Healthcare Associated Infections Event
Department of Health and Stakeholders
7th November 2007
Delegates from MRSA Action UK attended the Stakeholder event with a view to sharing good practice with stakeholders and learning from each others' experiences in terms of what was working in improving things in many hospitals and to share ideas on how the good practice we had discovered could be disseminated to hospitals where improvements were appearing slow. We also wanted to see improvements across the healthcare setting including in the Primary Care Setting where healthcare infections were presenting problems in this area, which was resulting in morbidity and mortality in patients.
Derek Butler outlined ideas to representatives from the Department of Health prior to the event starting, we will remain in dialogue to share some of the better things we have seen happening, particularly in relation to the hospitals where infection rates were not showing a downward trend, Maria Cann outlined that she believed a buddying system could be implemented where there were 50 hospital trusts that were still showing an increase in the numbers of infections rather than a downward trend. The Healthcare Commission Improvement Teams needed to focus on these trusts in particular.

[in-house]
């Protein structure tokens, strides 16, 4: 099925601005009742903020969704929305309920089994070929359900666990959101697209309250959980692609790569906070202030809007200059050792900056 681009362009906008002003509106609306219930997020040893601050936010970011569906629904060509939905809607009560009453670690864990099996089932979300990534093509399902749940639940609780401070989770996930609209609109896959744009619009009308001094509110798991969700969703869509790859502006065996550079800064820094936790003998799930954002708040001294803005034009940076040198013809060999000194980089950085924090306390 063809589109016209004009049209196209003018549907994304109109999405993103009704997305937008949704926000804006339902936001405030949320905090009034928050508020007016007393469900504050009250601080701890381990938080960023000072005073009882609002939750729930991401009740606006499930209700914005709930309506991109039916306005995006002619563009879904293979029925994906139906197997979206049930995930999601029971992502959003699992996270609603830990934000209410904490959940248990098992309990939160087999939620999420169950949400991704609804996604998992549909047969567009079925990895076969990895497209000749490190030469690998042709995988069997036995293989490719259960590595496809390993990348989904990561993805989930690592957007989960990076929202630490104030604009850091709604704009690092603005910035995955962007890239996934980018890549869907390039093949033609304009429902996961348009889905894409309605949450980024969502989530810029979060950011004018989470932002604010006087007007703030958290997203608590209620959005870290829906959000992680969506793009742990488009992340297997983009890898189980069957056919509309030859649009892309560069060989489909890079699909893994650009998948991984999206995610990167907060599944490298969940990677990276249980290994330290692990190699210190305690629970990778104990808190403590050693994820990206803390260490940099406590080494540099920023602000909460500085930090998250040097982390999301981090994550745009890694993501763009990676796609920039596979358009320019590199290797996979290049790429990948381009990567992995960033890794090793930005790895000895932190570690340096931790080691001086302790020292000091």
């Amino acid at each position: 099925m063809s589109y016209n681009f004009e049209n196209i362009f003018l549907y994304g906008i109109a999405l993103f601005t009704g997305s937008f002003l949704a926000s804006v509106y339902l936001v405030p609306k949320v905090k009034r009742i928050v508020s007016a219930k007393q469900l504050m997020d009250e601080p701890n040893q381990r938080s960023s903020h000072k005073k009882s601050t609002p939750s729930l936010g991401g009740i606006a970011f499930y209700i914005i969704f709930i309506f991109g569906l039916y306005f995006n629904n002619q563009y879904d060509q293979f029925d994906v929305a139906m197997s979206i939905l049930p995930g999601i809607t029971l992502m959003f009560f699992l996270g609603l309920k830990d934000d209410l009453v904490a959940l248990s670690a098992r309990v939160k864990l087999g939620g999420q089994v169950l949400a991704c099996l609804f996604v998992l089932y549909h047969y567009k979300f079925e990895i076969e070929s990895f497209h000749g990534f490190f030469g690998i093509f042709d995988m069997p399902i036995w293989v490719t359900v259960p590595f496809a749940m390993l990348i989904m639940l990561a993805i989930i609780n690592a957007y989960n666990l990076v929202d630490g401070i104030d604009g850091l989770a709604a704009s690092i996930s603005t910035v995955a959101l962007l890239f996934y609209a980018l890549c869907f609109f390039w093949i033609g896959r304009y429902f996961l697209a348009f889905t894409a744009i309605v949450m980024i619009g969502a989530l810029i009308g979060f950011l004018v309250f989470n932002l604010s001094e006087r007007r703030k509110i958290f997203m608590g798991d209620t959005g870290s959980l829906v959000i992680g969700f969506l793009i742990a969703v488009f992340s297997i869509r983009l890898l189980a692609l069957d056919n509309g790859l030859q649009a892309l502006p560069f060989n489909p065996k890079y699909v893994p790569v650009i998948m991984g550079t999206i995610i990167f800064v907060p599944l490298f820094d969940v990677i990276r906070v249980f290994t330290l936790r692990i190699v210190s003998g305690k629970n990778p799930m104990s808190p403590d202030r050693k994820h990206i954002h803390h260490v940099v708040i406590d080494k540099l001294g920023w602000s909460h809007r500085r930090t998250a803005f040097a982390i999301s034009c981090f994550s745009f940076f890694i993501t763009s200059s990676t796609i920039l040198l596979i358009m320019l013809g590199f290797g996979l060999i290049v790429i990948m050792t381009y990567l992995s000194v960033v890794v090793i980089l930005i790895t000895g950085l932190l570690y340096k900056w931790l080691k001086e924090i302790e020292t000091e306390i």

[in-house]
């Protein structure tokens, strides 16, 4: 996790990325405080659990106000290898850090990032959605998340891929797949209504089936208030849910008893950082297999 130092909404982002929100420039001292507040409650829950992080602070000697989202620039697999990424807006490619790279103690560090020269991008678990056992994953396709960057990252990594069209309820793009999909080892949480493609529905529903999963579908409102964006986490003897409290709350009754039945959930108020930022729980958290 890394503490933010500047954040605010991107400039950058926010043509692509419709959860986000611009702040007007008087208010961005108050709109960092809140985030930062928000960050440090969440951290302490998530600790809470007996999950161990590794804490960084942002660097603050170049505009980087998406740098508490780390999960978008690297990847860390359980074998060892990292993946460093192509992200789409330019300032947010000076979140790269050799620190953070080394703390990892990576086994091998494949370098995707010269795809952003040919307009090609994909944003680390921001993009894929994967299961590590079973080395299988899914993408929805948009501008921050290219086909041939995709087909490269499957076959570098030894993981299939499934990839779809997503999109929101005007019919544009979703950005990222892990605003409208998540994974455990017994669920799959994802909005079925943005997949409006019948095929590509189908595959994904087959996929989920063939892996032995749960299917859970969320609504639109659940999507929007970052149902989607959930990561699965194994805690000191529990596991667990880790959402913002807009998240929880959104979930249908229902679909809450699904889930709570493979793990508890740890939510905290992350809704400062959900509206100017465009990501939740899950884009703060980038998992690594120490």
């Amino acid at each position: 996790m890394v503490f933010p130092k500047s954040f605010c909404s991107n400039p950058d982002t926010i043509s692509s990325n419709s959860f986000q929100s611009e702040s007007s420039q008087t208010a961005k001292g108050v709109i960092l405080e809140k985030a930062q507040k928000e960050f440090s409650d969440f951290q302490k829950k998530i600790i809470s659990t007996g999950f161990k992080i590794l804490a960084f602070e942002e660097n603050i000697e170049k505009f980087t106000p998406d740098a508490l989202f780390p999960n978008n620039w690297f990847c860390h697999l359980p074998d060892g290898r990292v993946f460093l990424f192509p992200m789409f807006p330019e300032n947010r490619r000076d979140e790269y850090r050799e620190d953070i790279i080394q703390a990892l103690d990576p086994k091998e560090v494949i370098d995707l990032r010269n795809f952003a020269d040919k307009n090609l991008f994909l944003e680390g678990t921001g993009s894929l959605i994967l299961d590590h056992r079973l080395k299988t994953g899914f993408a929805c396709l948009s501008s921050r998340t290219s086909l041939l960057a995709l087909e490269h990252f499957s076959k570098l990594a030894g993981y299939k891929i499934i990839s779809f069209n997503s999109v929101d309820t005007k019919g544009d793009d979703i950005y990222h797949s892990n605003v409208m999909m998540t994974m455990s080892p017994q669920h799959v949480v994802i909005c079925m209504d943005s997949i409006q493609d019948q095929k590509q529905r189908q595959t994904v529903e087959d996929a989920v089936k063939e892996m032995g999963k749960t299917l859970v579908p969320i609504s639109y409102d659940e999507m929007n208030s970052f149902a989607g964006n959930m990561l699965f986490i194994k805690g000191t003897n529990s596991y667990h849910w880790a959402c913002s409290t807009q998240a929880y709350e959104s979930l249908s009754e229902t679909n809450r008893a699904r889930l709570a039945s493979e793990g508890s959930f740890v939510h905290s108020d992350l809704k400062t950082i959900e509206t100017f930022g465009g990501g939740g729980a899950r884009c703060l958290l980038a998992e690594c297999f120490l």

The event began at 10.30 am and focussed on findings from a survey that had been circulated to delegates prior to the event. This was useful as it brought together the thoughts of all the patient groups on what needed to be done. Certainly the Healthcare Commission report "What more can the NHS do?" could focus on these findings, and this set the scene for the day.
Stakeholder Event Introduced by Ross Pow
The event began with the facilitators asking the question: "What can we do to increase patient and public confidence that activities aimed at reducing Healthcare Associated Infections (HCAIs) are working?"
What would be different.... what would you expect to see every time you go into hospital to give confidence that the NHS is clean?
Janice Stevens, Programme Director for Reducing Healthcare Associated Infections Delivery Programme
Janice outlined the story of a patient who was 75 years old who had had a fall at home, and had her hips fixed, she had various health problems, she unfortunately died, which had a personal impact on Janice. She was vulnerable and susceptible to infection and it would seem inevitable, but this was not an excuse for contracting and dying from an MRSA bacteraemia. In terms of the diagnosis and the case of this lady there was more horror from the discovery of MRSA than the fact that she had renal failure - there is a great deal of fear from MRSA.